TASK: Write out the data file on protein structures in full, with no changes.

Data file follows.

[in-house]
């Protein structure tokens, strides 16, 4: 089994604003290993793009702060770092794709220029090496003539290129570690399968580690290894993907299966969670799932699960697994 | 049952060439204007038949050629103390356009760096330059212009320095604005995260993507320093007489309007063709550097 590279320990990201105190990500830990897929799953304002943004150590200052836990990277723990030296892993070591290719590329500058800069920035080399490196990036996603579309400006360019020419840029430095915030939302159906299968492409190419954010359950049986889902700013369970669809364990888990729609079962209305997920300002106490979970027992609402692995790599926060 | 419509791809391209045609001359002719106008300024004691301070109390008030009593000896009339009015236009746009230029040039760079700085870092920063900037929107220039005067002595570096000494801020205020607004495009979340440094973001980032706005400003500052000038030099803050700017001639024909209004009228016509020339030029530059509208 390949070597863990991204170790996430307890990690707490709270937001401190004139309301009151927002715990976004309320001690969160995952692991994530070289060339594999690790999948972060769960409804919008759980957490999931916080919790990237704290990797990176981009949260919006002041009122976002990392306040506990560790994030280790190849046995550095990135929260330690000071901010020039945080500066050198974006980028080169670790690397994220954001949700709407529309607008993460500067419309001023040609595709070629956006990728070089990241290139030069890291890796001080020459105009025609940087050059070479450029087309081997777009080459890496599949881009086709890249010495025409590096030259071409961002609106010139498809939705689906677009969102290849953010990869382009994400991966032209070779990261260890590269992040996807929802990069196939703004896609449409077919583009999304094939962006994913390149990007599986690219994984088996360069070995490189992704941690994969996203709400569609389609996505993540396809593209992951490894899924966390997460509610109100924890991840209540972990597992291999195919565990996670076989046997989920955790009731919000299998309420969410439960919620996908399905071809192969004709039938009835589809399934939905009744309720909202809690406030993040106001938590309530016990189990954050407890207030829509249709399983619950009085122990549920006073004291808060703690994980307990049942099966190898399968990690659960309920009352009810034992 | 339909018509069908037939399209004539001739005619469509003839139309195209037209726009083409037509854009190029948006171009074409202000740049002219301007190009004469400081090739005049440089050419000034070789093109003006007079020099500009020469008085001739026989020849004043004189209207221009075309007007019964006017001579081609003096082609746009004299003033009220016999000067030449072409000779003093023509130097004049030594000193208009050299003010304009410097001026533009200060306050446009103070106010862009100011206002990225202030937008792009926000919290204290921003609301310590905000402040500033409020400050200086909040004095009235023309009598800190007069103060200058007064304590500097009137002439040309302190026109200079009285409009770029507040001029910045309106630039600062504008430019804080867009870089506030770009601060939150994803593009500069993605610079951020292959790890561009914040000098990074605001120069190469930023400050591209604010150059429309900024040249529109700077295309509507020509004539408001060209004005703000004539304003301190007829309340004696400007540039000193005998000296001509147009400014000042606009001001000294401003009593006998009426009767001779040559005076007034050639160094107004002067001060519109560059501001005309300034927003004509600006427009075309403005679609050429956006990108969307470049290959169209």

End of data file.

[in-house]
């Protein structure tokens, strides 16, 4: 089994604003290993793009702060770092794709220029090496003539290129570690399968580690290894993907299966969670799932699960697994 | 049952060439204007038949050629103390356009760096330059212009320095604005995260993507320093007489309007063709550097 590279320990990201105190990500830990897929799953304002943004150590200052836990990277723990030296892993070591290719590329500058800069920035080399490196990036996603579309400006360019020419840029430095915030939302159906299968492409190419954010359950049986889902700013369970669809364990888990729609079962209305997920300002106490979970027992609402692995790599926060 | 419509791809391209045609001359002719106008300024004691301070109390008030009593000896009339009015236009746009230029040039760079700085870092920063900037929107220039005067002595570096000494801020205020607004495009979340440094973001980032706005400003500052000038030099803050700017001639024909209004009228016509020339030029530059509208 390949070597863990991204170790996430307890990690707490709270937001401190004139309301009151927002715990976004309320001690969160995952692991994530070289060339594999690790999948972060769960409804919008759980957490999931916080919790990237704290990797990176981009949260919006002041009122976002990392306040506990560790994030280790190849046995550095990135929260330690000071901010020039945080500066050198974006980028080169670790690397994220954001949700709407529309607008993460500067419309001023040609595709070629956006990728070089990241290139030069890291890796001080020459105009025609940087050059070479450029087309081997777009080459890496599949881009086709890249010495025409590096030259071409961002609106010139498809939705689906677009969102290849953010990869382009994400991966032209070779990261260890590269992040996807929802990069196939703004896609449409077919583009999304094939962006994913390149990007599986690219994984088996360069070995490189992704941690994969996203709400569609389609996505993540396809593209992951490894899924966390997460509610109100924890991840209540972990597992291999195919565990996670076989046997989920955790009731919000299998309420969410439960919620996908399905071809192969004709039938009835589809399934939905009744309720909202809690406030993040106001938590309530016990189990954050407890207030829509249709399983619950009085122990549920006073004291808060703690994980307990049942099966190898399968990690659960309920009352009810034992 | 339909018509069908037939399209004539001739005619469509003839139309195209037209726009083409037509854009190029948006171009074409202000740049002219301007190009004469400081090739005049440089050419000034070789093109003006007079020099500009020469008085001739026989020849004043004189209207221009075309007007019964006017001579081609003096082609746009004299003033009220016999000067030449072409000779003093023509130097004049030594000193208009050299003010304009410097001026533009200060306050446009103070106010862009100011206002990225202030937008792009926000919290204290921003609301310590905000402040500033409020400050200086909040004095009235023309009598800190007069103060200058007064304590500097009137002439040309302190026109200079009285409009770029507040001029910045309106630039600062504008430019804080867009870089506030770009601060939150994803593009500069993605610079951020292959790890561009914040000098990074605001120069190469930023400050591209604010150059429309900024040249529109700077295309509507020509004539408001060209004005703000004539304003301190007829309340004696400007540039000193005998000296001509147009400014000042606009001001000294401003009593006998009426009767001779040559005076007034050639160094107004002067001060519109560059501001005309300034927003004509600006427009075309403005679609050429956006990108969307470049290959169209």